Thursday, 10 November 2016

Salesian Mission in India, 100 years from now

Back in India, most of our mission centres or modes of apostolate are exclusive.  I mean, run by us Salesians and Salesians alone.  At the most there are members of the Salesian Family collaborating with the Salesians, but otherwise it is a single congregation show piece.  Whether it be schools, parishes, technical institutions, formation houses or navajeevans (street-children homes), most of them are run by Salesians alone.  There is hardly any venture where there are other religious or priests involved as equal partners  (perhaps a kind of exception are the girls' homes in Vijayawada and Hyderabad).

Understanding the present mission-mode of the Great Britain province, it becomes clear that there is hardly any apostolate that is exclusively Salesian. Parishes, perhaps could be an exception to this 'rule'.  For the rest, Salesians are one among the many involved in a particular apostolate.  I'm not sure if there is any apostolate carried out by Salesians exclusively.  What were schools once run exclusively by Salesians are today run by a board of trustees. Salesians are present on the board (not always though), and as chaplains.  There are no technical institutes. Youth centres, I doubt. One of the reasons that led to the 'inclusive' forms of apostolate has been the paucity of personnel, the decline in vocations - but not the only reason.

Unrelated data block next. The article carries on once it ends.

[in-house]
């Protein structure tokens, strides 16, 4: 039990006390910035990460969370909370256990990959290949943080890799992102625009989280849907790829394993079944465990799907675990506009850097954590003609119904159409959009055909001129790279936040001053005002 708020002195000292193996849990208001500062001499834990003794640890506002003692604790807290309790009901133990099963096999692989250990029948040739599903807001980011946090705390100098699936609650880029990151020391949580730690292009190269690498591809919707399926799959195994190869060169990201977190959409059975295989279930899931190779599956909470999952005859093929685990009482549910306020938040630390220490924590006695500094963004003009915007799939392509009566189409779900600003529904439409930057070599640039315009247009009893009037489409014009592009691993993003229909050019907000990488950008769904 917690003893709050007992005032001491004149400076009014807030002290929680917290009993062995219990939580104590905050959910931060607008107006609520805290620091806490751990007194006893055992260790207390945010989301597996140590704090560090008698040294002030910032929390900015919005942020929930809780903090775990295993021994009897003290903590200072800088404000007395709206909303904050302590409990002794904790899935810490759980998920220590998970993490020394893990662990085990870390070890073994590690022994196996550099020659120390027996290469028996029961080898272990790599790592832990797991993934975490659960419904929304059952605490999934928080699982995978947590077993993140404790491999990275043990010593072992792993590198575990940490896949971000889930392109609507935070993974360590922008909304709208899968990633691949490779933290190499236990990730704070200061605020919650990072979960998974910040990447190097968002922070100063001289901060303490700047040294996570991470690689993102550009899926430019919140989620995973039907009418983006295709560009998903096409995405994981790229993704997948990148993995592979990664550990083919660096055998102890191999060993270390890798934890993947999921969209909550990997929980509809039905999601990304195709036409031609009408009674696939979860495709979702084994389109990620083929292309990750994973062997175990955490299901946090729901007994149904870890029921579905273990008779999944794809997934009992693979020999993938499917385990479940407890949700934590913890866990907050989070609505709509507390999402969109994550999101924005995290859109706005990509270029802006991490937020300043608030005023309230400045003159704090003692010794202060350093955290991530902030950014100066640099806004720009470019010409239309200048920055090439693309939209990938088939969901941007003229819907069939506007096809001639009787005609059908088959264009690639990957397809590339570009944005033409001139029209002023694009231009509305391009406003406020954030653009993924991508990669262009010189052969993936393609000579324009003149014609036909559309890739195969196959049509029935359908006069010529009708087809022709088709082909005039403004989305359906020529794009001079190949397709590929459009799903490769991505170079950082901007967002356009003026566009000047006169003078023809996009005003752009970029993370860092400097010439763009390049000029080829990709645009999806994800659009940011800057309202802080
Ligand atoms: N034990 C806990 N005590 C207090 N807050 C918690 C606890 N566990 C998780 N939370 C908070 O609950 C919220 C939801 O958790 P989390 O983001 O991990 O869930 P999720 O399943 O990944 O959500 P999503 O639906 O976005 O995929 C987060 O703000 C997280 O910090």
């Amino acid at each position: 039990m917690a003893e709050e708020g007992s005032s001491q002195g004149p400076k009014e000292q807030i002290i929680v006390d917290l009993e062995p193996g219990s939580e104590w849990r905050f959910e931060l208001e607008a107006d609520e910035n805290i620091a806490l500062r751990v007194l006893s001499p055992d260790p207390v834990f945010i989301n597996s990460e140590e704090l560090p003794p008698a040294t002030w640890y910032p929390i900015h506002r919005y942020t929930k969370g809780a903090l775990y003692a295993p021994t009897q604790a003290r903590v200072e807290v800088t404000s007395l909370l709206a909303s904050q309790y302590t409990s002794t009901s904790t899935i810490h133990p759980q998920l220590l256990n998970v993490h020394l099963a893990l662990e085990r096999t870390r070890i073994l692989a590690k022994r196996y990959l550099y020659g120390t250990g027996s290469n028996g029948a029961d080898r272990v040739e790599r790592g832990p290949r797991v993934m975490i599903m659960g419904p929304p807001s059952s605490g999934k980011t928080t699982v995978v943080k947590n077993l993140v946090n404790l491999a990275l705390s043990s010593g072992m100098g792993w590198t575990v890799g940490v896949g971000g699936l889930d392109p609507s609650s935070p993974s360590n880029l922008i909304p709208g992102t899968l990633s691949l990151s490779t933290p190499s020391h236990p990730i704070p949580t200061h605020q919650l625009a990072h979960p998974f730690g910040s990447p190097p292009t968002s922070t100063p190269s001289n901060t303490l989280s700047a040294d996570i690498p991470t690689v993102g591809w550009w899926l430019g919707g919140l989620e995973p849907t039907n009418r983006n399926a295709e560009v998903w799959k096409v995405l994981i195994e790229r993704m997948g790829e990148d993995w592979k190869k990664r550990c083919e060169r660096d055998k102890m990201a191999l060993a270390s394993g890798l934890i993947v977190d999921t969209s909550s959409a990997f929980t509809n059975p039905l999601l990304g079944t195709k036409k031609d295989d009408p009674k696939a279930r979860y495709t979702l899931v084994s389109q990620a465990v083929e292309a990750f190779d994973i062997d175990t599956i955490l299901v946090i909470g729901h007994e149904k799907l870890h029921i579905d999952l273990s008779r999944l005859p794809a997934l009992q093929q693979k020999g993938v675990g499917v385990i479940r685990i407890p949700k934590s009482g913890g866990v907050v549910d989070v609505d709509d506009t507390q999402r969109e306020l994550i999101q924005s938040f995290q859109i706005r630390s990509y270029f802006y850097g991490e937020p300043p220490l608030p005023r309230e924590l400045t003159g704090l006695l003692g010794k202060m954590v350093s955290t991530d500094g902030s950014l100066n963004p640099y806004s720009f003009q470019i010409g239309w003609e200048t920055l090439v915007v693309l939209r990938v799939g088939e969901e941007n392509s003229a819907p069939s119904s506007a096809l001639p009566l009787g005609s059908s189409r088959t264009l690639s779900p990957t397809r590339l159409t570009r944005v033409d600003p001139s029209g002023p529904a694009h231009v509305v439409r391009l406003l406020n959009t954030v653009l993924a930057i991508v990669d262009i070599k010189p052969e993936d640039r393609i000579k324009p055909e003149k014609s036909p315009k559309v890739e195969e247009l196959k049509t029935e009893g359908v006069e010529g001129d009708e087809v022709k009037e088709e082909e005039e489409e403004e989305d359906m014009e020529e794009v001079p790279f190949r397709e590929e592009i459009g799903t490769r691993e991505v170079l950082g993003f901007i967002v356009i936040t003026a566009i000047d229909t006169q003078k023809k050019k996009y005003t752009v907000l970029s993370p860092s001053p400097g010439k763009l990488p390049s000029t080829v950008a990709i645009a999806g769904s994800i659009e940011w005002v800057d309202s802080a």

I wonder if this would be the same with India a few years down the line, when number of vocations decrease there - which eventually it will.  Would we too follow this apostolate module of the GBR province or for that matter of the European scenario?  Would we be ready for that shift?  I guess, pre-planned voluntary shift would serve better than circumstantially forced abrupt changes!

Easier said than done!

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